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Check the picture and the characters carefully. You might recognise a few and be familiar with others. Pieter-Dirk Uys, that master of mockery, has created them all. With his production Adapt or Fly opening at Pieter Toerien’s Montecasino Theatre on Wednesday for three weeks, he spoke to DIANE DE BEER about the characters and how they take to the stage
From left to right in the back row:
• A FEMALE figure in black, reputed to be the Saudi Arabian Princess to become Wife #5 (or is it 6?) to President Zuma so that his billion-rand homestead/compound/ palace/kraal Nkandla in KwaZulu-Natal can get Saudi oil at a discount.
In Holland she was thrilled to be there and not across the border in France where the dress would be frowned upon and then she turned to her audience and asked: “Can u see the bomb?” while pointing to her tummy.
• Mother Theresa sits in penance about the fact that Jesus is deter- mined to wait till the ANC is out of power before he comes back. She’s there to rattle the cages of structured religion. But all the angels are on strike until Jesus comes back and he wants to wait.
• Old kugel Nowell Fine is one of Uys’s favourite friends, and coming on this road from Mangaung not just for the ride. She was created in 1975 and with those particular speech patterns, a woman one day turned to Uys and said in exactly that accent: “Who is she, I’ve never met anyone with that accent!” But she’s also the one that says the ANC is slow, they take their time and turn into every cul de sac before they find the freeway.
• Big Issue seller Bennie holds up his edition (a non-profit, pro-social development magazine) with Trevor Manuel punted for future president.
Apart from the politicians and celebrities, he is the only one of the characters based on a real person. He is a coloured bergie who Uys used to pull out of the gutter on his way from home.
Years later, this Big Issue seller greeted him and reminded him about those sad years “when I was coloured and you were white”.
Now he sells the Big Issue and works with street kids and told Uys to visit the children as Evita. “Let them laugh, and then we tell them the painful truth.”
• German Chancellor Angela Merkel wondering if the job as a bank manager in Athens wouldn’t be easier. And there’s the hair, the worst hairstyle in Europe.
“It looks as if she’s used grease to get it right,” says Uys, never at a loss for words. But with Merkel he also has to plan carefully because she and Bambi share a blonde wig. He has to stage-manage in fine detail to determine which one follows which and whether the show starts in pants and finishes in a skirt or the other way round.
• Archbishop Emeritus Desmond Tutu, all singing, all dancing, all wonderful and one of Uys’s most beloved characters. “He is my most important character.” He was also the first black person Uys ever did on stage.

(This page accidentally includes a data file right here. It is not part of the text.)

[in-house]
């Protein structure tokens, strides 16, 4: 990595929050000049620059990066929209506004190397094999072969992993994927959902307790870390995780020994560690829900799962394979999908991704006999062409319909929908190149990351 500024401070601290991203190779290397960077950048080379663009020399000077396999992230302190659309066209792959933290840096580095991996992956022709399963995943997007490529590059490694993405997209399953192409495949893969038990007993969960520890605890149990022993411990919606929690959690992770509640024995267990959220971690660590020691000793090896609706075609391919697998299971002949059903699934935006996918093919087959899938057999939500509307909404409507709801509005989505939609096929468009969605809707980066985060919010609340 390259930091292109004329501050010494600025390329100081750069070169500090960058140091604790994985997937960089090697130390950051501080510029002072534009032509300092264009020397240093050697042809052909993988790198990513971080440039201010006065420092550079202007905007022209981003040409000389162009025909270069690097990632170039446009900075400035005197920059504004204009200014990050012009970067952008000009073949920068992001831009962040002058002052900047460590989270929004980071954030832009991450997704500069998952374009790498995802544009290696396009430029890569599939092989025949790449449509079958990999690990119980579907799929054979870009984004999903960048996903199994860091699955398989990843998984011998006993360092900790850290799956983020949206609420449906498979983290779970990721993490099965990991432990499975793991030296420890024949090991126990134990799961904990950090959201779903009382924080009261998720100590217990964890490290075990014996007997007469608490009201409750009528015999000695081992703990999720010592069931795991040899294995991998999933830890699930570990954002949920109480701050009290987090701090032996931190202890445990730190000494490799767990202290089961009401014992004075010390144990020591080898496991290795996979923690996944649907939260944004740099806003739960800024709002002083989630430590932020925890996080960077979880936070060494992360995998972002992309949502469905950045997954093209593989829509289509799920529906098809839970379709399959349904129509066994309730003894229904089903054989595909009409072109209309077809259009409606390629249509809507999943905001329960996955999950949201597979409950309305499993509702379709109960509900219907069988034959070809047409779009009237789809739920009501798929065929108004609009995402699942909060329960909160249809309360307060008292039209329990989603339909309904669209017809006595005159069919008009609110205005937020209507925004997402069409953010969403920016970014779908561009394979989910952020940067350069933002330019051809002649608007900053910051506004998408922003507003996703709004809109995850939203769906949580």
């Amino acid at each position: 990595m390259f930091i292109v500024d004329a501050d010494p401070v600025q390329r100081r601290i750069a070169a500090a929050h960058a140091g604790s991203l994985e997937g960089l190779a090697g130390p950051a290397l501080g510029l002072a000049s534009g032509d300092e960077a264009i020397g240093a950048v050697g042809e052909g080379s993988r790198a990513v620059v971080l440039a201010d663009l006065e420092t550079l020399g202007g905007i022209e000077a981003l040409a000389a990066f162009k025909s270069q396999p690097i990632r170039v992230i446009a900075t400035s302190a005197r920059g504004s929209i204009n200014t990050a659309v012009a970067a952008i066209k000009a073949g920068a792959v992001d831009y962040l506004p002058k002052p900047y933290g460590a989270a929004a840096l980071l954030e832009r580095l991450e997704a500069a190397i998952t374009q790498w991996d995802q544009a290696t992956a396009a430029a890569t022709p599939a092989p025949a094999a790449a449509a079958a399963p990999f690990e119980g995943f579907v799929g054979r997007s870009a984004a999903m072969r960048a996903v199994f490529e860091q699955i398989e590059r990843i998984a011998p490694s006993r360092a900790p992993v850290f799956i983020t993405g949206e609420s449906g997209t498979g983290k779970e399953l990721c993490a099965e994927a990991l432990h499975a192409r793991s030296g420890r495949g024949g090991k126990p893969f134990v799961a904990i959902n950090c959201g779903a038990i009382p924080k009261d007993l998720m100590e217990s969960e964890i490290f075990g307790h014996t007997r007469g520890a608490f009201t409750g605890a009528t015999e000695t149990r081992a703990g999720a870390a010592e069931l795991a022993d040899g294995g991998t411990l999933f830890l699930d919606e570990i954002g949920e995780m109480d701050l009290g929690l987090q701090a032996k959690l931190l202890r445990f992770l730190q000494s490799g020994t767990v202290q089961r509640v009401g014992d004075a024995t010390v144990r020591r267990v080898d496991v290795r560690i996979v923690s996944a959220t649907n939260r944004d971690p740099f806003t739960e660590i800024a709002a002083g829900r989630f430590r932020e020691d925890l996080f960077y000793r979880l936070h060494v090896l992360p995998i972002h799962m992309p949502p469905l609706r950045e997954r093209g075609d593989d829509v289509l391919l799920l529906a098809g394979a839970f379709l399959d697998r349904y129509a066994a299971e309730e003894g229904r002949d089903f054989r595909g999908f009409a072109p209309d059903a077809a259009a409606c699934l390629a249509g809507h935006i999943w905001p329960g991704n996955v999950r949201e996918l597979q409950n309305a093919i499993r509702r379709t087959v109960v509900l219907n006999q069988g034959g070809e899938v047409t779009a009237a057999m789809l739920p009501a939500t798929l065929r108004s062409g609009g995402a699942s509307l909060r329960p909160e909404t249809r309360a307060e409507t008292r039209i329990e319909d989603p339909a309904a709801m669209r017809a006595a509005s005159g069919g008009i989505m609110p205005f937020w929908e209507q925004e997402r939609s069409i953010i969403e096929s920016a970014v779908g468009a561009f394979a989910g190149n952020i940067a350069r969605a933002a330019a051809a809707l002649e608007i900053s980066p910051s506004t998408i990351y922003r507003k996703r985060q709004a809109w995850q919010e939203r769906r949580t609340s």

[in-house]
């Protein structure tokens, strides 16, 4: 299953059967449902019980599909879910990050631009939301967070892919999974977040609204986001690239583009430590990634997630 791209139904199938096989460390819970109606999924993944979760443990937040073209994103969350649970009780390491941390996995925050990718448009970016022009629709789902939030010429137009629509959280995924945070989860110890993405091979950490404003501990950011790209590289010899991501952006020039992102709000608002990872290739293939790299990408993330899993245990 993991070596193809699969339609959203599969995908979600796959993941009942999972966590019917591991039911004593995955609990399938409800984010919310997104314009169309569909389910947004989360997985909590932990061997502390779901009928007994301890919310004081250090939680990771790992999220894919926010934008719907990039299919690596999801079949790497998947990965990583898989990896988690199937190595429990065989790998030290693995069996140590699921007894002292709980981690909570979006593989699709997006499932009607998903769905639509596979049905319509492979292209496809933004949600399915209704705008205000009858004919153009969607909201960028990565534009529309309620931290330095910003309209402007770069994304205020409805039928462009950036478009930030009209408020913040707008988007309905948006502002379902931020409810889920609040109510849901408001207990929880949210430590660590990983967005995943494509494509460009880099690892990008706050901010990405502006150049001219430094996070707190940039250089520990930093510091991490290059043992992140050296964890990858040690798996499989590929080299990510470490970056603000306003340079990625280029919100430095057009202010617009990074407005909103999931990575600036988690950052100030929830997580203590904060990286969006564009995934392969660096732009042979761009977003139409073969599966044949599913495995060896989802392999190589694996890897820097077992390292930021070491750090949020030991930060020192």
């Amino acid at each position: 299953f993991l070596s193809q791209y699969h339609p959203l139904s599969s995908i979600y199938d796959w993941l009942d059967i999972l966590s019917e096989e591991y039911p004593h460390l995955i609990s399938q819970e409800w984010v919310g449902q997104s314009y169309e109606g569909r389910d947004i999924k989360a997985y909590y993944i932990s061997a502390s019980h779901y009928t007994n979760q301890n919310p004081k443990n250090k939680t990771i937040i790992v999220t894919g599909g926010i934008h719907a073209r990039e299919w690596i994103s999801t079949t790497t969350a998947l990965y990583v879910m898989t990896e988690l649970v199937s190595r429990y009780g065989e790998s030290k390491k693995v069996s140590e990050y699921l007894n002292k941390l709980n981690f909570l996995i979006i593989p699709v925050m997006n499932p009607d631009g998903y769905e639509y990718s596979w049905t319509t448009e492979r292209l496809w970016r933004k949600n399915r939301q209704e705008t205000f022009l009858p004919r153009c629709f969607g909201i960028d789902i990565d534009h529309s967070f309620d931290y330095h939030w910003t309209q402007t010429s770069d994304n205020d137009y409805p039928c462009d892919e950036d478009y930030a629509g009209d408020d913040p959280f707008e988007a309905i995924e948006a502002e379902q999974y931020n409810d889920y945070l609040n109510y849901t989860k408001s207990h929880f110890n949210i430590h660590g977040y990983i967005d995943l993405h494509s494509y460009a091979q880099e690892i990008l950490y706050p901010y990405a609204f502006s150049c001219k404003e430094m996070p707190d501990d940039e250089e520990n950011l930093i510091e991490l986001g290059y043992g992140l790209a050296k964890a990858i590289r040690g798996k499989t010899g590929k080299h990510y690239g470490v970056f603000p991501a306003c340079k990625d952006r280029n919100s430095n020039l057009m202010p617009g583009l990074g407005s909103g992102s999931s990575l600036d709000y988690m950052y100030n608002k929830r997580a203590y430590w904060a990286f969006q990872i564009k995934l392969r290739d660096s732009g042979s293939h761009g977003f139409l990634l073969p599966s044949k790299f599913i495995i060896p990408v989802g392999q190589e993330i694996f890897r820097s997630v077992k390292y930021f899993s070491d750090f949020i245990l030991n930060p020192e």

“I need his optimism,” he says. But he’s also not scared to say things that he feels people should hear. “Lots of freedom, little speech,” is one of his favourite sayings.
“He is also the only other man in the country who wears a long purple dress,” quips Uys. But we need the good and Tutu both acknowledges and represents that.
From left to right in the front row:
• Retired Nationalist Minister Pik Botha brushing up on his Madiba Magic pops into Adapt or Fly. Of course he has joined the ANC and can’t remember anything about apartheid. “He’s a bit like a doorman, slightly mouldy,” says Uys.
• Bambi Kellermann is loving every moment of the limelight and that’s a good thing. Uys also sees her as his future. “I can’t keep doing this format that has been part of the show for 30 years,” he says. Partly he feels uncomfortable playing black people. “It’s really tough. I once tried to play Manto Tshabalala-Msimang and I looked more like Carmen Miranda on crack.” Bambi is his way into the last days of the Weimar Republic and that’s where his head is going. Watch this space.
• Pieter-Dirk Uys blissfully unaware of the trouble he is in for. And for the man himself, this is the toughest nut to crack. “I created that character,” he says, and then allowed him to turn the stage into his play- ground. It was in Australia when a talk show host asked him what he would have done if he had been born black in South Africa, and his reply stunned him and his family: “I would be building guns in Lusaka.”
Keeping out of trouble and skating just inside of what was considered the law was what created the show’s format he stills plays today: 49 percent anger and 51 entertainment. “I had to find a way to tell the truth. Good legs also helped!”
• Evita Bezuidenhout holding her adopted little Polokwanean baby is furious to be in the same set-up with her sister Bambi and the “third- rate comedian” next to her”; “Haai, shame,” says Uys when asked about her. But he has her on a new trajectory. She has finally turned and joined the ANC. She’s all about power and with the shift from one side to another, she knew she had to jump. “She is so rounded,” says Uys. “She’s all about people’s politics.”
Her next move is to Nkandla because she has decided to cook for the government. “If you’re too fat, the people will starve,” says the sage.
• PW Botha still in a state of shock realising that while he crossed the Rubicon, he just ended up in the Wilderness. Uys laughs at the irony that in his old age, he even looks like his old nemesis. “I can’t leave him off a show. Even if I just wag a finger and wiggle my tongue!”
In the end it is all about voting: “We have to make sure the future is there. It could disappear like soft perfume.”